Santorum downplays need to win, wants to beat Bachmann, Perry

DES MOINES, Iowa -- Rick Santorum is surging in the polls in Iowa with two days to go until the Jan. 3 Iowa caucuses. On Sunday morning on "Meet the Press," he said he feels good about his position in the state, but sought to quash the idea that he needs to finish in first.

When asked whether he needs to win to exceed expectations, Santorum laughed. 

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"Ten days ago I was at 5 percent [in the polls] and every question I got was 'Why don't you pack it up and endorse another candidate?'" he said. "And now they're saying 'You've got to win to exceed expectations.'"

"We're going to have a big jump here in Iowa," he said later. "I don't know what it's going to be."

Santorum trails Mitt Romney and Ron Paul, according to the results of the final Des Moines Register poll of likely caucus-goers, but the pollster saw a tremendous amount of momentum building for Santorum in the poll's data.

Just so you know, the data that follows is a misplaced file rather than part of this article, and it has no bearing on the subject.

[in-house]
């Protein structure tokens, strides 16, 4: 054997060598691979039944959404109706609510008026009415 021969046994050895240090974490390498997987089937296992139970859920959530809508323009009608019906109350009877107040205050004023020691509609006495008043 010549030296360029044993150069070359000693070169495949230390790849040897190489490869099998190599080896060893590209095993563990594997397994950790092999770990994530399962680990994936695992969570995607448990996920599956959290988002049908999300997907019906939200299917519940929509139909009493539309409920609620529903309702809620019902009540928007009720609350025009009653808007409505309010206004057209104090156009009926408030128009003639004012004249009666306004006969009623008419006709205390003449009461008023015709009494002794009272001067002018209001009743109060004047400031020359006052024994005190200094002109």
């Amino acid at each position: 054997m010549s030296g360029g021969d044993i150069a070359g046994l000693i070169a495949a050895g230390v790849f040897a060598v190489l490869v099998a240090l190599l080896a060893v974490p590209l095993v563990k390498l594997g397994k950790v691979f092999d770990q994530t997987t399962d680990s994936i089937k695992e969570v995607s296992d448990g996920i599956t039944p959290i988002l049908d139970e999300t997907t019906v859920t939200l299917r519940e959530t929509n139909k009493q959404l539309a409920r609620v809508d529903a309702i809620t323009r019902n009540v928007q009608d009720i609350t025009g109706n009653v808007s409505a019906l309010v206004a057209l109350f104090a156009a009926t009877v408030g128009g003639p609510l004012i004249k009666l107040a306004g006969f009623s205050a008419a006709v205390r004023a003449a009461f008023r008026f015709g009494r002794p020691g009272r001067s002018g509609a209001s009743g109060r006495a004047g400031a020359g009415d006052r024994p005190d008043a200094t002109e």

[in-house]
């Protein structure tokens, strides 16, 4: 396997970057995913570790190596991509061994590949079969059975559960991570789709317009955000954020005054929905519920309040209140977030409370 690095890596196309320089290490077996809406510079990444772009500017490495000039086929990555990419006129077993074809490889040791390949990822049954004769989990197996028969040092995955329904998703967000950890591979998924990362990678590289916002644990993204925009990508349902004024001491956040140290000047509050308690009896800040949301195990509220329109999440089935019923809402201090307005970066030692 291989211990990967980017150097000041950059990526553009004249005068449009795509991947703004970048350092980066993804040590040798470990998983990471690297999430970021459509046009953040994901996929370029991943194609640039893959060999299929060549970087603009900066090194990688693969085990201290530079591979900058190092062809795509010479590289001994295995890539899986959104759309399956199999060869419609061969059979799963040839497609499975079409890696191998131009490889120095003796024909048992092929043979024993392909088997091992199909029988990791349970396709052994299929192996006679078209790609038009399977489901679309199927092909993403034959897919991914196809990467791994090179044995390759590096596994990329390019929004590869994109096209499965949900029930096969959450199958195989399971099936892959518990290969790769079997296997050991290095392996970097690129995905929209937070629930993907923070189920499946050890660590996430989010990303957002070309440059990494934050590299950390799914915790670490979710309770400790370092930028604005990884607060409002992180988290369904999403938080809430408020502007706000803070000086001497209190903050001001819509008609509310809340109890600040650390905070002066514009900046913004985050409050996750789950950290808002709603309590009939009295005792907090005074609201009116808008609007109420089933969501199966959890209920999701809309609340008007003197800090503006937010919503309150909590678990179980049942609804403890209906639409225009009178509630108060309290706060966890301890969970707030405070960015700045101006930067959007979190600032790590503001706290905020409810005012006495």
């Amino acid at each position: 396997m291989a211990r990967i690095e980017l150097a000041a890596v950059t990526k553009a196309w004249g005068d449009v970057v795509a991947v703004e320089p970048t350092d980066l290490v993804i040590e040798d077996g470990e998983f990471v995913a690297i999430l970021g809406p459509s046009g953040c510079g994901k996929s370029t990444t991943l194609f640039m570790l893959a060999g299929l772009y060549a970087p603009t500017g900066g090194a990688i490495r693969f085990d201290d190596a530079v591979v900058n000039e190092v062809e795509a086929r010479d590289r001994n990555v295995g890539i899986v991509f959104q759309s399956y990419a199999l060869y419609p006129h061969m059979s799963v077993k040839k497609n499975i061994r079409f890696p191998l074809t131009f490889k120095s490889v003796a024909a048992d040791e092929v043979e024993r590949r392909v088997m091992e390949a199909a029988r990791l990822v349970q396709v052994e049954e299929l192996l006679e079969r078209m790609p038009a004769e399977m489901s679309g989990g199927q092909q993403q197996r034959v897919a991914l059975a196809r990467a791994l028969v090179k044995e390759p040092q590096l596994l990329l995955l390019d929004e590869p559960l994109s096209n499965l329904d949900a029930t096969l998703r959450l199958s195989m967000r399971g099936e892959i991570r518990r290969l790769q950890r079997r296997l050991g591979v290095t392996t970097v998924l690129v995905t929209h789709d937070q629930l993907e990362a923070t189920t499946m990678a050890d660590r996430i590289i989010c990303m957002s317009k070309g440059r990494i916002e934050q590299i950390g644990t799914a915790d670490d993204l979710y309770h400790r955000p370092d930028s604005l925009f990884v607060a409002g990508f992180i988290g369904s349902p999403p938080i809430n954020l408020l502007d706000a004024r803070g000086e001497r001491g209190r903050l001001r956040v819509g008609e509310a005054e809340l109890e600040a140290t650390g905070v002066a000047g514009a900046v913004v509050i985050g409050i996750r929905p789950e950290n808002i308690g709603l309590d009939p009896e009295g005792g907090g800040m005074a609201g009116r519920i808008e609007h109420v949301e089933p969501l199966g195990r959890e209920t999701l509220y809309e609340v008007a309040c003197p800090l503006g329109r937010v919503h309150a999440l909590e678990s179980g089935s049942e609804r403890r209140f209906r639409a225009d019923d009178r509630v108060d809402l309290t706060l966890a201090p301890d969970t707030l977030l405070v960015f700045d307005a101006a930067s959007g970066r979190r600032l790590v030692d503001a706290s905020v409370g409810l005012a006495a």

If only the last two days of the polling period are considered, Santorum jumps into second place behind only Romney.

Santorum said that his main goal was to win the "conservative primary" between him, Rick Perry and Michele Bachmann. 

"I've said that from the beginning, if we can pace ahead of perry and/or bachmann we'll be in good shape, and we're moving towards that right now," he said.


In the Register poll, Perry earned 11 percent support and Bachmann was in last place with 7 percent.

He was also asked about his 2008 endorsement of Mitt Romney, and sought to explain it away as an endorsement against Sen. John McCain (R-Ariz.), pointing out that his endorsement didn't come until the field was down to the two candidates and occurred right before Super Tuesday. But former Arkansas Gov. Mike Huckabee (R), who Santorum praised during the interview, was still in the race at that time.

Bachmann and Newt Gingrich have faded quickly in the polls, but Perry's numbers have held relatively steady during that period. He has been on the war path against Santorum, slamming him for supporting earmarks while in Congress.

Santorum pushed back hard when asked about Perry's attacks, pointing out that Perry's administration had sought earmarks in Washington. "Rick Perry was hiring lobbists to fleece Americans, then," he responded.